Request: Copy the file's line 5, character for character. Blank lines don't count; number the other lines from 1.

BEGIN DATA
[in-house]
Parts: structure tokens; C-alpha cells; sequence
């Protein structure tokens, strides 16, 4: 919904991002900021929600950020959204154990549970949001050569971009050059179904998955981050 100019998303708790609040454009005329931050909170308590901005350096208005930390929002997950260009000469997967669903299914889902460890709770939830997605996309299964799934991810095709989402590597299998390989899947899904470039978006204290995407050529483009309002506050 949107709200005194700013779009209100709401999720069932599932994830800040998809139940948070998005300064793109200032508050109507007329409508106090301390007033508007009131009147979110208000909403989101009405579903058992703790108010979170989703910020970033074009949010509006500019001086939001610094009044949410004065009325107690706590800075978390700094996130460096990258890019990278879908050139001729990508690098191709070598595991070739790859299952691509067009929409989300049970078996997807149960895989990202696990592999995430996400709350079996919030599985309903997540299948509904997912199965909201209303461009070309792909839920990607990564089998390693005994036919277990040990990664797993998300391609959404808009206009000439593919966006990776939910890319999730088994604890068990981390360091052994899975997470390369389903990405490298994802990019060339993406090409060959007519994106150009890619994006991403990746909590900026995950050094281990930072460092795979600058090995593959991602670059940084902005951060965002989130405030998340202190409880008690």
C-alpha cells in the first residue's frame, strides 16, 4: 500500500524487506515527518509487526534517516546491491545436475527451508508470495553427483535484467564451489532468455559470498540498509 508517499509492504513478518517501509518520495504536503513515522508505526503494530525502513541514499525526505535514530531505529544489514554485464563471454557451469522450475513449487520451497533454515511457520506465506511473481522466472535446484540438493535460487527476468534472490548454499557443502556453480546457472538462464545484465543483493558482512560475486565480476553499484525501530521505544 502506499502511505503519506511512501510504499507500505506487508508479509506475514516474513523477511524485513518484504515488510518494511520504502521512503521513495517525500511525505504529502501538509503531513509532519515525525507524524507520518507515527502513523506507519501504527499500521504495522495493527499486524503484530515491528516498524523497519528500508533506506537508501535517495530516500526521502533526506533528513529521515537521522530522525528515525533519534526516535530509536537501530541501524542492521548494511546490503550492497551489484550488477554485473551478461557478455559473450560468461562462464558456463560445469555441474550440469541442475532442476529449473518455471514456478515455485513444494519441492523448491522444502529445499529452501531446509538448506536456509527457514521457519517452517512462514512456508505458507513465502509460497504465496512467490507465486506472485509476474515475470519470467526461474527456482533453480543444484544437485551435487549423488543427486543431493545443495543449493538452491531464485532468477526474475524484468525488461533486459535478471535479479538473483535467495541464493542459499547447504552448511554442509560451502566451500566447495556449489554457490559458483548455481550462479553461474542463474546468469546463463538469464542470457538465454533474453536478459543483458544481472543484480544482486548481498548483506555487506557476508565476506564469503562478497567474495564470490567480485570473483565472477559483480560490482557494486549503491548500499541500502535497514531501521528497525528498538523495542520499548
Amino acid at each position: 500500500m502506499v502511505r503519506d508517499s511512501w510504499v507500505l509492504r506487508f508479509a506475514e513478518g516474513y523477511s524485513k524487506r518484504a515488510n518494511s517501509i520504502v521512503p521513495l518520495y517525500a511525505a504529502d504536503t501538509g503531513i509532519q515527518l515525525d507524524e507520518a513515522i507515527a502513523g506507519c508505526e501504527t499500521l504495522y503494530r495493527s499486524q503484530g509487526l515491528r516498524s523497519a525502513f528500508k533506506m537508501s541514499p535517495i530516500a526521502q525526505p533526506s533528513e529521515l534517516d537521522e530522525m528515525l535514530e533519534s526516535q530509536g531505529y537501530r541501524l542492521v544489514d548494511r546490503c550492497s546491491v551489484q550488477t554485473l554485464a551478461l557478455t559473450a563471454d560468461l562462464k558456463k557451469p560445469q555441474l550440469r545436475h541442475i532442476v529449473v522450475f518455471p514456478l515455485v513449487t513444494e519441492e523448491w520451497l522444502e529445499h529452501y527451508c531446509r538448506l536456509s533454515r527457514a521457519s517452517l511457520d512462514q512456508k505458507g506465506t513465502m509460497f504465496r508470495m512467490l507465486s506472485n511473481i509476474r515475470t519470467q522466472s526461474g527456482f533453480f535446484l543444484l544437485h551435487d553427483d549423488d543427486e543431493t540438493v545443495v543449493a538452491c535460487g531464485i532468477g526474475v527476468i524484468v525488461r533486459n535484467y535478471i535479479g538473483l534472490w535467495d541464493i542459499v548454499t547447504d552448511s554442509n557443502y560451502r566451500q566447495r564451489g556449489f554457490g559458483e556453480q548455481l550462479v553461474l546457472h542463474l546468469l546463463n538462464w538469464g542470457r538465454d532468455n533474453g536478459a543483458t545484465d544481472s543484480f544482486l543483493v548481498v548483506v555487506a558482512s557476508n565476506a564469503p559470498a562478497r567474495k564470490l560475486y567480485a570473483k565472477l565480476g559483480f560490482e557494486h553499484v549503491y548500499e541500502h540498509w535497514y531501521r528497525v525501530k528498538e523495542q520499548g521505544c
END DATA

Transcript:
Amino acid at each position: 500500500m502506499v502511505r503519506d508517499s511512501w510504499v507500505l509492504r506487508f508479509a506475514e513478518g516474513y523477511s524485513k524487506r518484504a515488510n518494511s517501509i520504502v521512503p521513495l518520495y517525500a511525505a504529502d504536503t501538509g503531513i509532519q515527518l515525525d507524524e507520518a513515522i507515527a502513523g506507519c508505526e501504527t499500521l504495522y503494530r495493527s499486524q503484530g509487526l515491528r516498524s523497519a525502513f528500508k533506506m537508501s541514499p535517495i530516500a526521502q525526505p533526506s533528513e529521515l534517516d537521522e530522525m528515525l535514530e533519534s526516535q530509536g531505529y537501530r541501524l542492521v544489514d548494511r546490503c550492497s546491491v551489484q550488477t554485473l554485464a551478461l557478455t559473450a563471454d560468461l562462464k558456463k557451469p560445469q555441474l550440469r545436475h541442475i532442476v529449473v522450475f518455471p514456478l515455485v513449487t513444494e519441492e523448491w520451497l522444502e529445499h529452501y527451508c531446509r538448506l536456509s533454515r527457514a521457519s517452517l511457520d512462514q512456508k505458507g506465506t513465502m509460497f504465496r508470495m512467490l507465486s506472485n511473481i509476474r515475470t519470467q522466472s526461474g527456482f533453480f535446484l543444484l544437485h551435487d553427483d549423488d543427486e543431493t540438493v545443495v543449493a538452491c535460487g531464485i532468477g526474475v527476468i524484468v525488461r533486459n535484467y535478471i535479479g538473483l534472490w535467495d541464493i542459499v548454499t547447504d552448511s554442509n557443502y560451502r566451500q566447495r564451489g556449489f554457490g559458483e556453480q548455481l550462479v553461474l546457472h542463474l546468469l546463463n538462464w538469464g542470457r538465454d532468455n533474453g536478459a543483458t545484465d544481472s543484480f544482486l543483493v548481498v548483506v555487506a558482512s557476508n565476506a564469503p559470498a562478497r567474495k564470490l560475486y567480485a570473483k565472477l565480476g559483480f560490482e557494486h553499484v549503491y548500499e541500502h540498509w535497514y531501521r528497525v525501530k528498538e523495542q520499548g521505544c